Fire extinguishers are as important as life jackets when it comes to boating safety. The legal requirements regarding how many fire extinguishers your vessel needs to have can vary from state to state, so it's important to check with your local Department of Transport. This is particularly relevant if you have just purchased the boat, and you can't always be certain that the number of existing extinguishers meet your local requirements. Essentially any form of motorised boat (with the exception of small leisure boats, such as speedboats) needs to have at least one fire extinguisher. Most yachts that are intended for offshore use must also carry at least one. Not all fire extinguishers are the same, and when it comes to the unlikely event of having to put out a fire while you're on the water, you need to ensure that you have the best possible equipment.
Types of Fire Extinguishers
There are three primary types of fire extinguishers available.
A carbon dioxide-based extinguisher cuts off oxygen to the fire. This extinguisher can be carried onboard, but it should not be your primary fire extinguisher. The carbon dioxide can cause asphyxiation in an enclosed space, so it should not be used in a cabin, an engine room, or any internal section of the boat. It should be used for fires on the deck only, such as an engine fire (when the engine is not enclosed in its own room).
A heavy duty foam extinguisher will produce a thick coverage of foam which essentially acts as a fire blanket, smothering the fire. This is a quick way to put out an engine fire, but is not the best extinguisher for a vessel unless you need to extinguish a fuel-based fire. It should never be used for an electrical fire. The foam conducts electricity, and when coupled with the conductivity of any water that might be on the deck, the foam extinguisher can be quite risky to use on an electrical fire. Again, it can be carried onboard, but it should not be your primary device.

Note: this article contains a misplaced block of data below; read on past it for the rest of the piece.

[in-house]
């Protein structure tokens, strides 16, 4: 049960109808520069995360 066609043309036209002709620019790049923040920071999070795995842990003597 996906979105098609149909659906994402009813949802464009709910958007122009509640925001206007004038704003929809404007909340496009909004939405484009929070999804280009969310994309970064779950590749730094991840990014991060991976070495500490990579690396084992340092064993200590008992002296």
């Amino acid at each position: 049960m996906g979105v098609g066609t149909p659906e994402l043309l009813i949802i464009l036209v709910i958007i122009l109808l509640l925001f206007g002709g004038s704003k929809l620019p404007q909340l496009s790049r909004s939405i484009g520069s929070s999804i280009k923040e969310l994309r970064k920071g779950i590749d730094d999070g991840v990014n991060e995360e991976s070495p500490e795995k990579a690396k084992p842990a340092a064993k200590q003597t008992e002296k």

- A dry chemical extinguisher is best. This is the most common type of extinguisher, regardless of whether it's for home or maritime usage. It will be sufficient for putting out most potential onboard fires, and yet it can be ineffective when it comes to burning fuel. Burning fuel that is not in close proximity to any electrical components should be extinguished using a foam extinguisher, or even a fire blanket in the case of small fires.
Fire Blankets and Buckets
As mentioned, a fire blanket is another essential part of your onboard firefighting equipment, as is a fire bucket. A maritime fire bucket will be connected to a lanyard (a rope or a cable). This allows you to throw the bucket overboard to fill it, and then haul it back using the lanyard. Please remember that water should not be used on an electrical fire.
Just like with a fire extinguisher in the home, you need to regularly check your boat's fire extinguishers. There will be a date noted on the extinguisher, after which the active ingredients can lose their potency. There will also be a pressure gauge where a needle will either be pointing to a green or a red section. When the needle points to a red section, this means that the extinguisher needs to be repressurised, regardless of the date on the extinguisher. Fire extinguishers should be professionally checked and recertified every six months, but it can be wise to at least check the pressure gauge before you take a boat trip.